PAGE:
Visiting The Weed Doctor

If nothing else, I figured that this might be an interesting story for some.

INTRODUCTION
In America, some states have legalized or decriminalized cannabis [marijuana]. It varies from state to state.

I fought hard in the 90s and 2000s to get cannabis legalized in California. For a while, only medicinal was available. This meant that you had to go see a doctor and get a prescription. More on that later.

We also had a Native American church that sold cannabis as “holy sacraments.” Eventually, California legalized recreational use. All of this comes with rules in the law relating to how much you can grow, how much you can buy, how much you can possess, etc.

GETTING A CANNABIS Rx IN CALIFORNIA
At first, you would have to find a doctor who was willing to write the annual prescription, and it would cost as much as $500. Over time, things loosened up. To be fair, medically speaking, they got too loose.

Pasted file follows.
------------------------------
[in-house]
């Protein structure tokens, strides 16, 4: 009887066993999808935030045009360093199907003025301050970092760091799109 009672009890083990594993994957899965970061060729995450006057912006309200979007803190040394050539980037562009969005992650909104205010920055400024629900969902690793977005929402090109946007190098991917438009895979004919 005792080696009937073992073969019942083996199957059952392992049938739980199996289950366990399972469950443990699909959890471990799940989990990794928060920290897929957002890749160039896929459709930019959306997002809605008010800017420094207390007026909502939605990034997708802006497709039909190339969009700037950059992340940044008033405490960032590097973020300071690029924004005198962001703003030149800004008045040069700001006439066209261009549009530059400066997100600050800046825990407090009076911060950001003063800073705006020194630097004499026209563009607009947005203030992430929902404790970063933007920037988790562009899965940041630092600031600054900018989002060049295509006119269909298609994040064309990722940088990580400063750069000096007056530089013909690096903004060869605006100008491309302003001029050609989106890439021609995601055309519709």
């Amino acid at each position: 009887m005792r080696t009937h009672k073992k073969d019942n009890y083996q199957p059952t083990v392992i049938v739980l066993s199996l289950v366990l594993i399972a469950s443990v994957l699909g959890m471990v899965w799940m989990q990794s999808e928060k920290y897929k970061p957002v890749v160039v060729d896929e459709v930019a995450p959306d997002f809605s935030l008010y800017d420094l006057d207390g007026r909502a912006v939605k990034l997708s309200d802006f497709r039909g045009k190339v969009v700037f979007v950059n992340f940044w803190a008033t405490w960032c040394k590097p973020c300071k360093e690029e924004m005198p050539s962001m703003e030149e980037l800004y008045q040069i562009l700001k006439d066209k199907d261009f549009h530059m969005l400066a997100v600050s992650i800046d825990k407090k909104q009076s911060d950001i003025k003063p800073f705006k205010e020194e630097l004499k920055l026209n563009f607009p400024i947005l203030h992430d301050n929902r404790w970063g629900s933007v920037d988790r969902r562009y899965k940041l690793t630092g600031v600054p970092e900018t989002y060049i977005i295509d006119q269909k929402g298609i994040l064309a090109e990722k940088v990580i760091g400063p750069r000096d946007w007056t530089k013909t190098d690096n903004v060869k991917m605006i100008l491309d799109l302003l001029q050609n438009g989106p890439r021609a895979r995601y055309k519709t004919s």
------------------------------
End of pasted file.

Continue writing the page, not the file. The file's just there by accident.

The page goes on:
How you’d go about getting your prescription today is simple and weird. You find a “doctor” who write cannabis prescriptions. That’s all they do. You go to their office, which is usually in a strip mall. The receptionist takes your drivers license and writes down a bit of information for you. You pay the receptionist $60. Then, you watch an Adam Sandler movie in the waiting room. This movie typically also stars Kevin James and is really bad.

You see the doctor in a little office room. He’s wearing a white lab coat and has a stethoscope. He says, “So, you’re having trouble sleeping right? Oh yes! Well, here’s your prescription. Don’t forget to renew on time next year to save $20.”

They MIGHT take your temperature and blood pressure. Maybe, for appearances.


HOW CANNABIS HELPS ME
Before I continue, I should say how cannabis helps me. As an adult with Level 1 Autism, I suffer a few conditions. For one, I’ve had life-long insomnia. With cannabis, I can get up to 6 straight hours of sleep. It also helps to “mute” some of my Autistic manifestations by relieving stress.